My MLB Nightmares: 7 2011 Fantasy Picks That Make Me Wish I Autopicked
I am really terrible at fantasy sports. REALLY terrible. I did finish second once in basketball one year. But, other then that (and for that I say 'even blind squirrels find a nut every now and then'), I am pretty much the office cellar dweller.
See, I am dumb enough to join an office league with my friends in which we play for free lunches every week. Naturally, I get a few free lunches a year. Maybe four. But I also end up paying for about 60,000 of them, too. Not a great profit margin there.
Anyways, I approach each fantasy draft with a clean slate and get ready to annihilate my competition. And sometimes my draft picks do well for a bit—if they show up at all—and I go 5-1 before finishing the year 1-13-1 (or something like that). I stink. Like Limburger.
And this year was no different. I currently stand at 2-4-1 (not as terrible as past performances) in my fantasy baseball league, but I find myself loaded with players that lots of sources convinced me would be awesome but have actually sucked holy wind.
Here are seven (hear that? seven!!!!!) terrible fantasy choices I made this year in MLB fantasy.
*stats are as updated as I could get them. Games were going on while I was writing this so, we'll see. Don't get mad if I'm off an integer or two.
Hannah Foslien/Getty Images
Reid is a really nice guy who responds to his fans (and I am a Rays fan) but he is the anti-fantasy hero this year.
Never a great hitter to begin with, Reid is batting a woeful .170 and has only four walks compared to his 25 Ks.
Adding to that, he has ONE extra base hit (2B) in 100 at-bats and only six RBI.
I thought this would be his breakout year (and, granted, there are loads and loads of games to go) but, for now, it's looking like losing Jason Bartlett was a bad idea for the Rays. And for me! I drafted him.
Chris McGrath/Getty Images
Delmon Young has been a consistent source of singles, doubles, RBI and even the occasional SB/HR.
And his lifetime average of .289 (with no season hitting under .284) makes him a fantasy sure thing.
So I did the sure thing and drafted him.
So why is it this year he wants to be terrible?
Mired in a slump that has seen him hit for two for his last 68 billion, Young isn't slugging or getting on base and is hardly scoring any runs.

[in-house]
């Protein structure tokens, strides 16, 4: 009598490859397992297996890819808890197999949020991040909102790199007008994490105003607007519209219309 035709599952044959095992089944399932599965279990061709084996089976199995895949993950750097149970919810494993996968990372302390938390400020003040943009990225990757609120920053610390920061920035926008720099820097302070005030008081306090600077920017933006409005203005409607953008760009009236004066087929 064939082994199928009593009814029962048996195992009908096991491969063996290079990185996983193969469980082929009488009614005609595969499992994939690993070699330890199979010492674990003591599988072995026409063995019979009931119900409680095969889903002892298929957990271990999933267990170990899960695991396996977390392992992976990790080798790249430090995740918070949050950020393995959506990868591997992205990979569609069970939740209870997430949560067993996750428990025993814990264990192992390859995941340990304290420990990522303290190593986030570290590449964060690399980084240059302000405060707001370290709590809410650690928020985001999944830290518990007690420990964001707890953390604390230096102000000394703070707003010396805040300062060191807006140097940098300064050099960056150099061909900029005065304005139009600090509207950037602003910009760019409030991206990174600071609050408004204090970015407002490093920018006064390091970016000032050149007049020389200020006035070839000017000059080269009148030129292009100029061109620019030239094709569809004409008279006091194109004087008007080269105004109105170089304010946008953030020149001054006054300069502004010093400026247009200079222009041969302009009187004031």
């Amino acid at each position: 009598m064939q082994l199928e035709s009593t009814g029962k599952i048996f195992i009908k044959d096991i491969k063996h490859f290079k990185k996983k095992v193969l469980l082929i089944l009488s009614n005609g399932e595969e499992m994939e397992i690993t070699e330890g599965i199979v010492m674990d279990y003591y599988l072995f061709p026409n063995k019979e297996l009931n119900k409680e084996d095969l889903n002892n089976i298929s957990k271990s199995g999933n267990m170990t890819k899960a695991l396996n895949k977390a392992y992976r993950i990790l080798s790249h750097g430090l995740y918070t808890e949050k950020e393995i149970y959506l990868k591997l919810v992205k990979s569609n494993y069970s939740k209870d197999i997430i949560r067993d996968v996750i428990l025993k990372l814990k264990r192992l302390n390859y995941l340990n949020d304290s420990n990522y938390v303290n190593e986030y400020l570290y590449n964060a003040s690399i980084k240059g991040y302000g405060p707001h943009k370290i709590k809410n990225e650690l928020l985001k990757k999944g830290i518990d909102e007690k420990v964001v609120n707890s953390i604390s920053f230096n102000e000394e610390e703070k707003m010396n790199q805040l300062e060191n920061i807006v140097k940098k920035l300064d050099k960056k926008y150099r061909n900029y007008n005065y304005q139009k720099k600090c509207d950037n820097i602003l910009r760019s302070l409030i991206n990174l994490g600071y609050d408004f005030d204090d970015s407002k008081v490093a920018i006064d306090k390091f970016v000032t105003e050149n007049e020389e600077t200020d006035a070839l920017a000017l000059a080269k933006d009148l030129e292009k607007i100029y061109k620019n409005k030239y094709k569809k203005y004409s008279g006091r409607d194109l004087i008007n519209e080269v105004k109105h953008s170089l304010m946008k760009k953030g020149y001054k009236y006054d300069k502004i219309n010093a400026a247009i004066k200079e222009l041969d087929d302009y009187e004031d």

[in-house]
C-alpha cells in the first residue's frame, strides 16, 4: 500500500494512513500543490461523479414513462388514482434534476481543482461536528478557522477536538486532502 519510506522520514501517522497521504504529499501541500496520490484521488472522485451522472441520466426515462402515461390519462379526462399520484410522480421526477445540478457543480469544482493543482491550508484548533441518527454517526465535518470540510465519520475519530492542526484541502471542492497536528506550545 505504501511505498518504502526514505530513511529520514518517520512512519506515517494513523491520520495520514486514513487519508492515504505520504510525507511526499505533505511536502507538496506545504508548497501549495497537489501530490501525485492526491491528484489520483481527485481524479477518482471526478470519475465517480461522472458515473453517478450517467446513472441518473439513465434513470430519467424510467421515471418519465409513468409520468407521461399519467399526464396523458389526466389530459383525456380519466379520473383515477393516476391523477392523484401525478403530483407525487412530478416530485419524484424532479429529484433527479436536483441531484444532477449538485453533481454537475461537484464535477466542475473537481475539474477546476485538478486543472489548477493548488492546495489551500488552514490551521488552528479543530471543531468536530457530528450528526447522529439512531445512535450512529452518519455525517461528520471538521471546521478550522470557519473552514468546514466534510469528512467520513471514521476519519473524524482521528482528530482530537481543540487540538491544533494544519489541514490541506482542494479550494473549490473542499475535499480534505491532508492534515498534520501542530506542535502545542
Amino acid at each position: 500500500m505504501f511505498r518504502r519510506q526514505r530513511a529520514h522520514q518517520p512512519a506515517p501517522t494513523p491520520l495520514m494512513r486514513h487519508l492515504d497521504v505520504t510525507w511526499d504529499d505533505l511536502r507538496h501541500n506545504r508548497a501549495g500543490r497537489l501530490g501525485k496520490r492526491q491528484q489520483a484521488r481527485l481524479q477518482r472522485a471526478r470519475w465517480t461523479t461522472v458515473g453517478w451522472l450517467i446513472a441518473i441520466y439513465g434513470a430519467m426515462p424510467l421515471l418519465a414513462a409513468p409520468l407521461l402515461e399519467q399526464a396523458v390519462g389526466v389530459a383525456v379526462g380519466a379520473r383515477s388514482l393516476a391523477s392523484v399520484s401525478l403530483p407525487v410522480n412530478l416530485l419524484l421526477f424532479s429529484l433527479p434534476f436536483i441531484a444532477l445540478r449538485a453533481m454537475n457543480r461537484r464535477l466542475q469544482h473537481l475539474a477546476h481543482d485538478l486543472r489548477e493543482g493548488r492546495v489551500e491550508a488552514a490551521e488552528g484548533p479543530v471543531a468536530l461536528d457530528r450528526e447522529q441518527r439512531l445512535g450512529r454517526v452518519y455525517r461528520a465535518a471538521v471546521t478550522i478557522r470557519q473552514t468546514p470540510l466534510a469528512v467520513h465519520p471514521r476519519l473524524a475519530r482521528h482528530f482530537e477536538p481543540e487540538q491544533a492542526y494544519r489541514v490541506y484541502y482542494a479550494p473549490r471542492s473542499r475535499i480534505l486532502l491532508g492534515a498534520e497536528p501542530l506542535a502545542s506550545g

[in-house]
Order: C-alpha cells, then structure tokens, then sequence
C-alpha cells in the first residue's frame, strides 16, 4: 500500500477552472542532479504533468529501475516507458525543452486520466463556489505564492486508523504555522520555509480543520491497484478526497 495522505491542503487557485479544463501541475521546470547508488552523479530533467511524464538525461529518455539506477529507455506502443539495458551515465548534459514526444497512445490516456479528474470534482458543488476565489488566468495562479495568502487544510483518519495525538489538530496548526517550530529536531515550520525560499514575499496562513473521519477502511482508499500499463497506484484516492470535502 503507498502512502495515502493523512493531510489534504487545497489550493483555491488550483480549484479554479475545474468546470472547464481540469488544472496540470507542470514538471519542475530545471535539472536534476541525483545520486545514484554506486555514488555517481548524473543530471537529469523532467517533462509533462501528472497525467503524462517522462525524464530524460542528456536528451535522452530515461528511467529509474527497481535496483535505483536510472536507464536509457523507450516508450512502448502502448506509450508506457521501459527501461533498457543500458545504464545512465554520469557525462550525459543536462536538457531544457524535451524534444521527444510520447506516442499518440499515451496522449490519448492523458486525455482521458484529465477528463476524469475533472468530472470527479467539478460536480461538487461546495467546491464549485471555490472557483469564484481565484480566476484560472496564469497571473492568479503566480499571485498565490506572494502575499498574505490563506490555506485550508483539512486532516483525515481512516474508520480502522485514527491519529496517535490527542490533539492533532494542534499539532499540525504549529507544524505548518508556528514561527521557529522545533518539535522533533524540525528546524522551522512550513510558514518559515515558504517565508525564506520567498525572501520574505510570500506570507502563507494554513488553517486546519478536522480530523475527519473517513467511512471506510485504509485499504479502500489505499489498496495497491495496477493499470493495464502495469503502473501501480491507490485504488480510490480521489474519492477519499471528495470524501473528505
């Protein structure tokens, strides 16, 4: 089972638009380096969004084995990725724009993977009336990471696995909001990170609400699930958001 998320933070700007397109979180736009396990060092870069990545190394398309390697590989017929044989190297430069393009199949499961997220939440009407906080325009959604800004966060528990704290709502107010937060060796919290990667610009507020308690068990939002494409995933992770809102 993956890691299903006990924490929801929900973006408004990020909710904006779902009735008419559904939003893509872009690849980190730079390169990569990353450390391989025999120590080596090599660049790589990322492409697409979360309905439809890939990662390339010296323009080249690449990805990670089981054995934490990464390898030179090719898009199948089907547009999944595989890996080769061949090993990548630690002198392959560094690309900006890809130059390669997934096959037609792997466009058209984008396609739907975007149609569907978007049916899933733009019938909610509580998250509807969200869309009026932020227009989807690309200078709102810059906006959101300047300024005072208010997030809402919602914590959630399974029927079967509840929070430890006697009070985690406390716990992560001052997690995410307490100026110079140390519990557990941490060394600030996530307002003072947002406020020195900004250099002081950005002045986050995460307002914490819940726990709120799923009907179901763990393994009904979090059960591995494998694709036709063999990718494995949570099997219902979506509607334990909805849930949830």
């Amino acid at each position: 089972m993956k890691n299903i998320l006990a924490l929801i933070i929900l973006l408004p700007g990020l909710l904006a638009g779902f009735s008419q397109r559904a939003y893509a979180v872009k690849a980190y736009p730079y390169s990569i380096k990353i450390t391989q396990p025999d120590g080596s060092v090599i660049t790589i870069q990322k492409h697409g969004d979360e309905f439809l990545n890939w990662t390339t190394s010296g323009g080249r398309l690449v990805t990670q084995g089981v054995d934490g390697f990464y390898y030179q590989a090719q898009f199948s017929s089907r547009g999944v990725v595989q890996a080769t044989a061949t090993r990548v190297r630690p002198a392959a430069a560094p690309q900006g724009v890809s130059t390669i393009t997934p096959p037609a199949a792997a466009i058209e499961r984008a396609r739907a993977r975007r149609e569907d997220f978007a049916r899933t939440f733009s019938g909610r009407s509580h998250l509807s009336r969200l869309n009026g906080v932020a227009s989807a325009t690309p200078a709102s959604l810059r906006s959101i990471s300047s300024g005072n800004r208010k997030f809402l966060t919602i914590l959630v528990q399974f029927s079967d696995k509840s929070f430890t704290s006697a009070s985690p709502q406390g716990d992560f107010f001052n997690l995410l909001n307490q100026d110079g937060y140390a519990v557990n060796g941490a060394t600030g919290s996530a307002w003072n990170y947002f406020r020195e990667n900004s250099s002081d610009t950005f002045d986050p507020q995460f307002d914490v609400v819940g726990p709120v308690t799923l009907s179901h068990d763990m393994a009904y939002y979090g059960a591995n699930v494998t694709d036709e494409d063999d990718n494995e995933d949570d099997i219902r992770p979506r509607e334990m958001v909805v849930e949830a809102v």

Bob Levey/Getty Images
Maybe I should have taken the first two starts of his as a sign he needed to be dropped.
But, just like when I drafted him, I had faith he'd pull through.
And if I was playing AAA fantasy, maybe I'd be winning.
Jonathan Daniel/Getty Images
Remember that year when Matt Thornton was the go-to closer for an entire season of White Sox ball? No? Oh yeah—I made that up in my mind on draft day.
Four blown saves, a 0-3 record and a 5.51 ERA makes me hurt inside.
Doug Pensinger/Getty Images
I'm going to blame Baseball Prospectus for this. They told me to ignore Mark Reynolds (in fact, I think they told me to put a curse on his family and, if seen on the street, kill him) but said that Alvarez is due to a breakout!
When? 2014? WHY DID I DRAFT HIM NOW!!!!!
Alvarez, recently placed on the DL, was hitting .208 with a measly .283 OBP.
Jonathan Daniel/Getty Images
And with the fourth pick in William Johnson's MLB Fantasy Draft, William picks Adam Dunn.
This seemed like a great idea. I knew I'd have to consider a lot of Ks but, in return, I'd get loads and loads and loads of home runs and walks! Right?
The slugger, who hit 40 or more homers five times and drove in 100+ runs six times, has only managed 29 hits so far this year (most of them singles) with only five HR/22 RBI. Add a .186 average and a league leading 65 Ks and you have fantasy pain.
He even got caught stealing once. Thanks jerk!
Chris Trotman/Getty Images
This is as much my commissioner's fault as much as it is mine.
I thought we'd have holds in our league, so I got the former-closer Soriano thinking he'd be the most dominate set-up man in the game.
But even if we had holds, I'd still have lost other pitching categories like, I dunno, ERA, HR allowed, BB, SO. You know, the minor categories.
Soriano has been dreadful. He did manage me one save and one win, but in only 15 total innings as set-up man, Soriano has allowed nine earned runs, walked 11 batters, and has allowed 15 hits.
His ERA is a large 5.40 and, worst of all, he has destroyed any mystique and allure he built up while a stud in Tampa.